In actual fact, British Hindus, Sikhs and Chinese are doing much better than white Britons on average these days; it is specifically the Muslim and black populations that are not doing so well, and we know with the former that this is largely because so many of them (specifically Sylheti Bangladeshis and Mirpuri Pakistanis) come from poor rural areas, have poor educational backgrounds and routinely import spouses which helps entrench their separation. Khan also fails to recognise that it is unrealistic to expect many recent immigrants to be taking top jobs in the professions like law and the civil service, not least those with poor English and qualifications.  

Nevertheless, Khan claimed that the statistics represent “an injustice that causes untold economic and social damage to our country”, skating over how keen many black and Asian people are to swap their former countries and come to Britain to face this terrible situation.

Meanwhile, on the judiciary, he said: “It’s crucial our judges and magistrates look like and have similar backgrounds to those they preside over.”

So, if you thought the crucial point of being a magistrate or judge was impartially implementing the law without fear or favour, think again. Instead of being impartial, in the charge of Khan judges and magistrates would be expected to provide representation, to look like and have similar backgrounds to those they are judging. Given that they are presiding over those accused of crime I’m not sure this is a great idea, but the logic seems to be more along the lines of having British Bangladeshi plaintiffs being represented by British Bangladeshi judges - basically establishing communal affiliation as the basis of justice.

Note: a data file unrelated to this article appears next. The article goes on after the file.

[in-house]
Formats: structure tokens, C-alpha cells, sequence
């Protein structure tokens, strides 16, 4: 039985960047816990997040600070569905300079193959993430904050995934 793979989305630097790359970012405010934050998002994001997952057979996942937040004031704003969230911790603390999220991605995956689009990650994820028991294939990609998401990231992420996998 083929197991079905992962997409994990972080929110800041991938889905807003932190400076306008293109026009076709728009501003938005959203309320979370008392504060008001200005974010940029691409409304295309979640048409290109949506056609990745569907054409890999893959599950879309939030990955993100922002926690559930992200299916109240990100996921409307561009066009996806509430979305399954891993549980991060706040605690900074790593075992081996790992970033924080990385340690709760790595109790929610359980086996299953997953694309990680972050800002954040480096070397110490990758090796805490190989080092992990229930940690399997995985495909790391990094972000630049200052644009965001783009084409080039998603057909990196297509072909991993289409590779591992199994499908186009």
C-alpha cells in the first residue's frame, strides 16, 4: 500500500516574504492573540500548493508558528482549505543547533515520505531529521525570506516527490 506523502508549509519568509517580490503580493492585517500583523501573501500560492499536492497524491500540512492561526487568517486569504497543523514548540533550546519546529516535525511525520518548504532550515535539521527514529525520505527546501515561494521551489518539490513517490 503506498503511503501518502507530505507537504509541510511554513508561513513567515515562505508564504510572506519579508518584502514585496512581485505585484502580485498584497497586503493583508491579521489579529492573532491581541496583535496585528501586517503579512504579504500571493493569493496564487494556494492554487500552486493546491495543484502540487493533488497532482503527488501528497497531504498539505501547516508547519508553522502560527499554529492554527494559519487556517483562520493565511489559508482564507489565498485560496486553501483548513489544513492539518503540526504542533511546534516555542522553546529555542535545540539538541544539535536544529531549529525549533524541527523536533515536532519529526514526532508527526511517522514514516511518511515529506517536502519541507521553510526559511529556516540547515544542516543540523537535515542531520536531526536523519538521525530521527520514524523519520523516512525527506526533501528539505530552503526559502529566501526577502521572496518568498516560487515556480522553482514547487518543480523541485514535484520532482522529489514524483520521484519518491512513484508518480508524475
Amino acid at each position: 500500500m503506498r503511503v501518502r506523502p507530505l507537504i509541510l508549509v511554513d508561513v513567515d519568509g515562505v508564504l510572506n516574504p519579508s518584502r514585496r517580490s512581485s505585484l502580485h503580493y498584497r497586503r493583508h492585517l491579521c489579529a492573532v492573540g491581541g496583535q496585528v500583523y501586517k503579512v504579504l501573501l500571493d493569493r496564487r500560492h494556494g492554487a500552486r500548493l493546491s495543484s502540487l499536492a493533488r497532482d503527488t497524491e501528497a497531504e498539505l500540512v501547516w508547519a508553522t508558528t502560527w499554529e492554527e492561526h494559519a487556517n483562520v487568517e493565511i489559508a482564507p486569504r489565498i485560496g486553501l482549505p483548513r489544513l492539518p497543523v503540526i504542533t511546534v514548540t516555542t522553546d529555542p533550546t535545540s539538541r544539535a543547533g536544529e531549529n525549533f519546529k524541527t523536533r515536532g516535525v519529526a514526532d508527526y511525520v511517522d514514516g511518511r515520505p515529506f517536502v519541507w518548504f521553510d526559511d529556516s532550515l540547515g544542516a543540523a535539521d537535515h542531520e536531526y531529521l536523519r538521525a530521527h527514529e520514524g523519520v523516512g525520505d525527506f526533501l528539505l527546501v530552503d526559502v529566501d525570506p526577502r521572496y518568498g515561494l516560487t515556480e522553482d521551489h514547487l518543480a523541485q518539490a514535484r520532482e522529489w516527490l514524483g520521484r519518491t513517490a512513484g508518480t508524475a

I don’t deny there are issues in these areas and others that Khan has talked about, but his treatment of them is consistently misleading and unnecessarily divisive. They will surely prove politically toxic if exposed to the wider public. Maybe he is banking on the minority ethnic vote getting him over the line, but I don’t see a strategy like that working – those you alienate will surely be much more motivated.

We shall see, but it was notable to see Len Duvall, leader of the Labour group in the London Assembly, pointedly backing Jowell. Duvall said:

“People have got to think carefully about any other candidate in terms of their skills and also how they would attract those second preference votes.”

The original version of this story had Duvall warning against candidates picking up bloc votes from unions and mosques, but the wording was later changed so that it was the journalist who put that possibility to him. Nevertheless the Standard published a response from a spokesman for Khan: “It is deeply offensive to all Londoners that Len Duvall has singled out the Muslim community in his endorsement of Tessa Jowell. We would hope that Tessa distances herself from these comments immediately. You can't become Mayor by dividing London and Londoners.”